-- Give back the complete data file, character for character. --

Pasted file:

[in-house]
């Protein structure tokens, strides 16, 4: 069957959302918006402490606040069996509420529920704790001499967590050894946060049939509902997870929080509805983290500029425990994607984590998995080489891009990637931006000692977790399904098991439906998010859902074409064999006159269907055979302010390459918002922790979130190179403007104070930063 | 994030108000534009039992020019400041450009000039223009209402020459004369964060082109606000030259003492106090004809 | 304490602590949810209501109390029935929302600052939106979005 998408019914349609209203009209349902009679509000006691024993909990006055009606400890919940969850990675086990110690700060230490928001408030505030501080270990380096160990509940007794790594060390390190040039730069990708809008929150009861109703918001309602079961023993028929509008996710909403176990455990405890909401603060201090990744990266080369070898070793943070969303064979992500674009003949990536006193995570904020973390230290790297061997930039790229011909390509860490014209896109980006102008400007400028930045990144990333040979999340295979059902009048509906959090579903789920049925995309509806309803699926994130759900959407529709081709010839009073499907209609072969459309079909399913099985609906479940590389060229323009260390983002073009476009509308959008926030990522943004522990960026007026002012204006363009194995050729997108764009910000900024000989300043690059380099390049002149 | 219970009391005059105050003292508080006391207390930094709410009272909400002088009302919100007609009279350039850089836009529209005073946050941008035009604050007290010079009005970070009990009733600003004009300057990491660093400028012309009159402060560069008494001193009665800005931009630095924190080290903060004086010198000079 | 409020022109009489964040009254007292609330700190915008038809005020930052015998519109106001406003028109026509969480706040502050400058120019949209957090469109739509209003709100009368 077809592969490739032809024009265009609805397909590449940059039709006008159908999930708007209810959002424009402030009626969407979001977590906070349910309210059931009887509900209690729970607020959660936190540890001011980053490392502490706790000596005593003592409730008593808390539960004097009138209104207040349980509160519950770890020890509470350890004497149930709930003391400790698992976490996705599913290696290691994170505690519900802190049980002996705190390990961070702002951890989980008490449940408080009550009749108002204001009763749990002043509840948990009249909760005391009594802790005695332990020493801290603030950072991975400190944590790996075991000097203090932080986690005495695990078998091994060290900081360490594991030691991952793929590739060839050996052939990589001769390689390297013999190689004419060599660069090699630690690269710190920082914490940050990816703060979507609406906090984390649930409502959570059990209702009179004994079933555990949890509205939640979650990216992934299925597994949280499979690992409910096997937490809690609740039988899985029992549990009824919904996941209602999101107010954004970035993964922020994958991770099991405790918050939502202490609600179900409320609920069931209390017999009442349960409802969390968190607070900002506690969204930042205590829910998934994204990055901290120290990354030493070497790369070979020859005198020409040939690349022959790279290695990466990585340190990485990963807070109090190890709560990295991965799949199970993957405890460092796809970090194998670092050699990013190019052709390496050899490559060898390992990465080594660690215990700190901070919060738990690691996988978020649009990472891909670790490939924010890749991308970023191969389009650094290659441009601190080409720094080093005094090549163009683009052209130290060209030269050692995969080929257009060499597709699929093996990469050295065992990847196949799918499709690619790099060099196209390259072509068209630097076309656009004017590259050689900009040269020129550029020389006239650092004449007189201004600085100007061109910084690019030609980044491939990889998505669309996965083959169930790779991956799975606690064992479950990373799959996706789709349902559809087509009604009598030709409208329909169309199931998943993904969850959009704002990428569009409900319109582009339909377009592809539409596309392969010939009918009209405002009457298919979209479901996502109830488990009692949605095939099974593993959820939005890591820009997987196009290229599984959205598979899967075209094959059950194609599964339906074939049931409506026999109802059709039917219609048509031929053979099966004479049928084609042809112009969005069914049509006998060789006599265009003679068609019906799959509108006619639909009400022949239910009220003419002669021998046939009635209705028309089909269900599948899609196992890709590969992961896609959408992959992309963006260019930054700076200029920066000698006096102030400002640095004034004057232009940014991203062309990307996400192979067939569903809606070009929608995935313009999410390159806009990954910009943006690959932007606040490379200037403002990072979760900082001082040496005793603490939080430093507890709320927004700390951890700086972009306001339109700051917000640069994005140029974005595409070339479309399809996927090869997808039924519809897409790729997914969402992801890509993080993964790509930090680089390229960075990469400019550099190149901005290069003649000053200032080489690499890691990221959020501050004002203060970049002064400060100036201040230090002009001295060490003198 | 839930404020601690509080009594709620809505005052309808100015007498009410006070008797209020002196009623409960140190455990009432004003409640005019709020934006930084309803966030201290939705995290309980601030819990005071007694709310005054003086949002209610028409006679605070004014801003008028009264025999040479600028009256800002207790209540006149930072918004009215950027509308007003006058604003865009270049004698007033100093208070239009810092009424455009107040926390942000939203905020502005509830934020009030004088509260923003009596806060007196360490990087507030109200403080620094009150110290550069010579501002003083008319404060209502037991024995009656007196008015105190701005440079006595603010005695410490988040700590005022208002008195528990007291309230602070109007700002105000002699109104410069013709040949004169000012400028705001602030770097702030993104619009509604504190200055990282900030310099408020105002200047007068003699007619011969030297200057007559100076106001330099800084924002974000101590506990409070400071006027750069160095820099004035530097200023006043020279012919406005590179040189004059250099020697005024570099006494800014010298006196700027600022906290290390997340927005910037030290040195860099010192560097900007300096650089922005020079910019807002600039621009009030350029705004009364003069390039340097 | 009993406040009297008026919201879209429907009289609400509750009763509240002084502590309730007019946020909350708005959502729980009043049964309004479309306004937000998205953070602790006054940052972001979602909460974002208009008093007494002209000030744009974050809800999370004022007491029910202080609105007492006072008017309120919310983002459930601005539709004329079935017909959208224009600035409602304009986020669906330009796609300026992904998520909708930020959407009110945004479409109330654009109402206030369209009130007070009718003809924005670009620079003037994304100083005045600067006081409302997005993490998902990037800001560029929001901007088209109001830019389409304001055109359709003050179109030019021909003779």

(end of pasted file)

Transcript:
[in-house]
């Protein structure tokens, strides 16, 4: 069957959302918006402490606040069996509420529920704790001499967590050894946060049939509902997870929080509805983290500029425990994607984590998995080489891009990637931006000692977790399904098991439906998010859902074409064999006159269907055979302010390459918002922790979130190179403007104070930063 | 994030108000534009039992020019400041450009000039223009209402020459004369964060082109606000030259003492106090004809 | 304490602590949810209501109390029935929302600052939106979005 998408019914349609209203009209349902009679509000006691024993909990006055009606400890919940969850990675086990110690700060230490928001408030505030501080270990380096160990509940007794790594060390390190040039730069990708809008929150009861109703918001309602079961023993028929509008996710909403176990455990405890909401603060201090990744990266080369070898070793943070969303064979992500674009003949990536006193995570904020973390230290790297061997930039790229011909390509860490014209896109980006102008400007400028930045990144990333040979999340295979059902009048509906959090579903789920049925995309509806309803699926994130759900959407529709081709010839009073499907209609072969459309079909399913099985609906479940590389060229323009260390983002073009476009509308959008926030990522943004522990960026007026002012204006363009194995050729997108764009910000900024000989300043690059380099390049002149 | 219970009391005059105050003292508080006391207390930094709410009272909400002088009302919100007609009279350039850089836009529209005073946050941008035009604050007290010079009005970070009990009733600003004009300057990491660093400028012309009159402060560069008494001193009665800005931009630095924190080290903060004086010198000079 | 409020022109009489964040009254007292609330700190915008038809005020930052015998519109106001406003028109026509969480706040502050400058120019949209957090469109739509209003709100009368 077809592969490739032809024009265009609805397909590449940059039709006008159908999930708007209810959002424009402030009626969407979001977590906070349910309210059931009887509900209690729970607020959660936190540890001011980053490392502490706790000596005593003592409730008593808390539960004097009138209104207040349980509160519950770890020890509470350890004497149930709930003391400790698992976490996705599913290696290691994170505690519900802190049980002996705190390990961070702002951890989980008490449940408080009550009749108002204001009763749990002043509840948990009249909760005391009594802790005695332990020493801290603030950072991975400190944590790996075991000097203090932080986690005495695990078998091994060290900081360490594991030691991952793929590739060839050996052939990589001769390689390297013999190689004419060599660069090699630690690269710190920082914490940050990816703060979507609406906090984390649930409502959570059990209702009179004994079933555990949890509205939640979650990216992934299925597994949280499979690992409910096997937490809690609740039988899985029992549990009824919904996941209602999101107010954004970035993964922020994958991770099991405790918050939502202490609600179900409320609920069931209390017999009442349960409802969390968190607070900002506690969204930042205590829910998934994204990055901290120290990354030493070497790369070979020859005198020409040939690349022959790279290695990466990585340190990485990963807070109090190890709560990295991965799949199970993957405890460092796809970090194998670092050699990013190019052709390496050899490559060898390992990465080594660690215990700190901070919060738990690691996988978020649009990472891909670790490939924010890749991308970023191969389009650094290659441009601190080409720094080093005094090549163009683009052209130290060209030269050692995969080929257009060499597709699929093996990469050295065992990847196949799918499709690619790099060099196209390259072509068209630097076309656009004017590259050689900009040269020129550029020389006239650092004449007189201004600085100007061109910084690019030609980044491939990889998505669309996965083959169930790779991956799975606690064992479950990373799959996706789709349902559809087509009604009598030709409208329909169309199931998943993904969850959009704002990428569009409900319109582009339909377009592809539409596309392969010939009918009209405002009457298919979209479901996502109830488990009692949605095939099974593993959820939005890591820009997987196009290229599984959205598979899967075209094959059950194609599964339906074939049931409506026999109802059709039917219609048509031929053979099966004479049928084609042809112009969005069914049509006998060789006599265009003679068609019906799959509108006619639909009400022949239910009220003419002669021998046939009635209705028309089909269900599948899609196992890709590969992961896609959408992959992309963006260019930054700076200029920066000698006096102030400002640095004034004057232009940014991203062309990307996400192979067939569903809606070009929608995935313009999410390159806009990954910009943006690959932007606040490379200037403002990072979760900082001082040496005793603490939080430093507890709320927004700390951890700086972009306001339109700051917000640069994005140029974005595409070339479309399809996927090869997808039924519809897409790729997914969402992801890509993080993964790509930090680089390229960075990469400019550099190149901005290069003649000053200032080489690499890691990221959020501050004002203060970049002064400060100036201040230090002009001295060490003198 | 839930404020601690509080009594709620809505005052309808100015007498009410006070008797209020002196009623409960140190455990009432004003409640005019709020934006930084309803966030201290939705995290309980601030819990005071007694709310005054003086949002209610028409006679605070004014801003008028009264025999040479600028009256800002207790209540006149930072918004009215950027509308007003006058604003865009270049004698007033100093208070239009810092009424455009107040926390942000939203905020502005509830934020009030004088509260923003009596806060007196360490990087507030109200403080620094009150110290550069010579501002003083008319404060209502037991024995009656007196008015105190701005440079006595603010005695410490988040700590005022208002008195528990007291309230602070109007700002105000002699109104410069013709040949004169000012400028705001602030770097702030993104619009509604504190200055990282900030310099408020105002200047007068003699007619011969030297200057007559100076106001330099800084924002974000101590506990409070400071006027750069160095820099004035530097200023006043020279012919406005590179040189004059250099020697005024570099006494800014010298006196700027600022906290290390997340927005910037030290040195860099010192560097900007300096650089922005020079910019807002600039621009009030350029705004009364003069390039340097 | 009993406040009297008026919201879209429907009289609400509750009763509240002084502590309730007019946020909350708005959502729980009043049964309004479309306004937000998205953070602790006054940052972001979602909460974002208009008093007494002209000030744009974050809800999370004022007491029910202080609105007492006072008017309120919310983002459930601005539709004329079935017909959208224009600035409602304009986020669906330009796609300026992904998520909708930020959407009110945004479409109330654009109402206030369209009130007070009718003809924005670009620079003037994304100083005045600067006081409302997005993490998902990037800001560029929001901007088209109001830019389409304001055109359709003050179109030019021909003779």